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Eric Chaline in conversation with John Pendal of private life. However, this appeal also failed.3 John Pendal became a well-known figure on the gay SM scene in Europe and the US after he won the ‘International Mr Leather’ (IML) contest in 2003.4 He became a Spanner Trustee in 2004. In addition to his work for the trust, John is involved in SM education in the UK. I began the interview by asking him to give me some background on the Spanner Trust and its work in the UK. given to the examiners at the British Board of Film Classification (BBFC) on the difference between consensual SM and abuse. The latter resulted in a change in the BBFC guidelines about the rating certificate given to consensual SM videos. EC: How is the trust funded? JP: We are funded by private donations and fundraising events put on by the community. EC: What are the current aims of the trust? JP: To effect a change in the UK law as it affects consensual SM activity during which injury takes place; to provide education about the current state of the law to the UK SM community; to help anyone in difficulty because of their SM activities in the UK; and to provide education to the wider world on the differences between SM and abuse, and between injury and harm.5 EC: How did you get involved in SM activism and the Spanner Trust? JP: I had been attending a leather bar in South London called ‘The Hoist’ on a regular basis for several years. In February 2003 I won the annual ‘Mr Hoist’ contest. The winner qualifies for a place at the ‘International Mr Leather’ (IML) contest held every year in Chicago in May. The IML judges look for contestants who have a history of community involvement and a thorough knowledge of current issues and lobbying groups. The Spanner Trust was one of the organisations that helped in my preparation. After winning IML 2003 I gave up my job and travelled full time to leather events, networking with community groups and learning about SM and activism around the world. It has been a steep learning curve ever since. After stepping down as the current IML in 2004 I became a Spanner trustee, as I desperately want the law to be changed in the UK so that we can play legally at the level that they do in other countries.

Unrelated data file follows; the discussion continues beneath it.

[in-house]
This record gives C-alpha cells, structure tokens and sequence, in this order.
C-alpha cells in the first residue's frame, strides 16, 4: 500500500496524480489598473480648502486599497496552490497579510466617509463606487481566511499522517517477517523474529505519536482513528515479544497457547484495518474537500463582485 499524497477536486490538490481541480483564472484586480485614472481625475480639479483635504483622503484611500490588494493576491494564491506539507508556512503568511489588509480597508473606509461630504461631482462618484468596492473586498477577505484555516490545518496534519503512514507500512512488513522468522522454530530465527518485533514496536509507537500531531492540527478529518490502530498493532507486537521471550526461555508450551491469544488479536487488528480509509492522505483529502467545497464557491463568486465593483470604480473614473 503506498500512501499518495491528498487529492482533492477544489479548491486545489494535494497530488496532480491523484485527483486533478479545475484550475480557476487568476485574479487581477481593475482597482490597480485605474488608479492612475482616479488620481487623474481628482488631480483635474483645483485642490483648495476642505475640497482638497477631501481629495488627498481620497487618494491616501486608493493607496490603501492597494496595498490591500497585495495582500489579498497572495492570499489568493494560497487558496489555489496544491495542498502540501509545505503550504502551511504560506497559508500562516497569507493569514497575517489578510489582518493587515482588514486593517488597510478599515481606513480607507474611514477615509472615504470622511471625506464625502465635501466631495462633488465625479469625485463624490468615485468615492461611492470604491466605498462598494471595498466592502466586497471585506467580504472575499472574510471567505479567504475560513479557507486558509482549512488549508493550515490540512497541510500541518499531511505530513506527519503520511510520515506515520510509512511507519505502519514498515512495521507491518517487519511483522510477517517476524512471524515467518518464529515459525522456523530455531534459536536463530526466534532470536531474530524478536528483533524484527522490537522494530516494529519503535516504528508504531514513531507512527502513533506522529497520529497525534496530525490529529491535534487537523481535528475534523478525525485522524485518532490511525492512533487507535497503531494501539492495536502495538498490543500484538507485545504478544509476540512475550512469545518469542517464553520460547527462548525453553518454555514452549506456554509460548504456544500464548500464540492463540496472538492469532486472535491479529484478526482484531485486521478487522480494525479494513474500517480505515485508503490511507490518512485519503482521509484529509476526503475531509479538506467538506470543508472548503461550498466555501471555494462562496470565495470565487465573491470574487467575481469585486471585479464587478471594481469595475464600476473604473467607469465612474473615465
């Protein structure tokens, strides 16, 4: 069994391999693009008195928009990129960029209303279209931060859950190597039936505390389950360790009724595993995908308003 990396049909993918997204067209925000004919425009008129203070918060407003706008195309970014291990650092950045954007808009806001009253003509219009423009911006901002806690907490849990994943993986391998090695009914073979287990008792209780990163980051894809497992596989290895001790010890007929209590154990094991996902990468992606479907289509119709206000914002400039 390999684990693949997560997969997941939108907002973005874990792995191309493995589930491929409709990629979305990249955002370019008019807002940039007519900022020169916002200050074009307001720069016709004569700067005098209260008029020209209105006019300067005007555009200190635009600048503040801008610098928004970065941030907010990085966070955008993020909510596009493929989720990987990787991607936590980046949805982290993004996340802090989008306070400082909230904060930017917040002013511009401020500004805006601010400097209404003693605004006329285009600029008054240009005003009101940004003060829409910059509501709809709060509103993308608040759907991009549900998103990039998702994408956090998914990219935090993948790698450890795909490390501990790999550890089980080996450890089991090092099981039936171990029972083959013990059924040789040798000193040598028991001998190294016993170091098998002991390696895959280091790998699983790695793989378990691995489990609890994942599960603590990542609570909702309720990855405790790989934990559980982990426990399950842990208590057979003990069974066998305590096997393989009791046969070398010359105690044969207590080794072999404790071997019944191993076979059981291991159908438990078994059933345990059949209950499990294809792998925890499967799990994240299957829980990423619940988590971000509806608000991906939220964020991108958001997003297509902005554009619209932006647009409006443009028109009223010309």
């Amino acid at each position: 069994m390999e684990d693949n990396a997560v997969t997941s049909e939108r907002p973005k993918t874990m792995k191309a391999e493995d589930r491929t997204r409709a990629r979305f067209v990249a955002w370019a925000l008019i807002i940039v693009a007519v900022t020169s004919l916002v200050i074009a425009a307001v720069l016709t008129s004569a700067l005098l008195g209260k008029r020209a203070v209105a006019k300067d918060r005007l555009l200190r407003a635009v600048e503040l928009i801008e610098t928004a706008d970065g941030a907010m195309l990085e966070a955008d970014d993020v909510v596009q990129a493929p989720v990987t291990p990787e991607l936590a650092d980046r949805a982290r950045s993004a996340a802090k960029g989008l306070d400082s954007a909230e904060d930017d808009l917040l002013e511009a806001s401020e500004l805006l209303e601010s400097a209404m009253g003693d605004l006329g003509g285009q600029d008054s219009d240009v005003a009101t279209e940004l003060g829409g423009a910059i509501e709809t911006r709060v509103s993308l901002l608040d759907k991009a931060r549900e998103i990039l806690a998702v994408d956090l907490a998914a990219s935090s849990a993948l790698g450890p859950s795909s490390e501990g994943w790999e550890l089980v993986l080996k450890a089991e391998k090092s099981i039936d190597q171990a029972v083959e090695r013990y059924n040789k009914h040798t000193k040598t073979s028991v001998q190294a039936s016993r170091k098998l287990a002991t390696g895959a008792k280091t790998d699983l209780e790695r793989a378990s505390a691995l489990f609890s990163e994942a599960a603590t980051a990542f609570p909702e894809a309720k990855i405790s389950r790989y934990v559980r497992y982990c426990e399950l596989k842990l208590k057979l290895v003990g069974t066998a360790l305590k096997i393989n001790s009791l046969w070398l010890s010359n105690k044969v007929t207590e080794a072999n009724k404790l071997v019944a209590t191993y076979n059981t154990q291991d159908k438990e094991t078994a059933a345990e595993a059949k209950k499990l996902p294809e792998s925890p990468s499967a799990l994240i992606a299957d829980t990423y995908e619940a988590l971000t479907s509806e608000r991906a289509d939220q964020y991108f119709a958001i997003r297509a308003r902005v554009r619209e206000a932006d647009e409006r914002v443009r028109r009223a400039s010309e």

The Spanner Trust

EC: Could you tell me about the original aims of the Spanner Trust? JP: The trust was originally set up to look after money donated to the Spanner Defence Fund. I believe that some American benefactors requested the formation of a trust before they would hand over funds raised in the US. Since then the Spanner Defence Fund has ceased to exist, and the trustees have taken on the task of campaigning to change the law, as well as looking after the money. EC: Can you give me an outline of the work of the trust since the Spanner Case? JP: Our work has included lobbying members of both Houses of Parliament, networking with other civil-rights groups, ongoing work with a senior Queen’s Counsel and making a submission to the Home Affairs Select Committee that was lodged in the House of Commons library. We have helped individuals who contacted the trust for legal advice or who were experiencing a range of problems due to their SM activities. For example, custody cases, possible blackmail or having videos impounded by HM Customs and Excise. Another aspect of the trust’s work is holding educational workshops on the topic of ‘BDSM and the law’ at SM gatherings and events, and presentations to official bodies, such as the recent one
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The judgment and dissenting opinion are reproduced in full on http://www.spannertrust.org.

The IML contest is held in Chicago every year in May. The winner spends his year as titleholder traveling to SM events worldwide, and plays the role of ‘ambassador’ for the leather community.

See www.spannertrust.org/documents for a discussion of these issues.


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Focus on Activism

Gay men and SM in the UK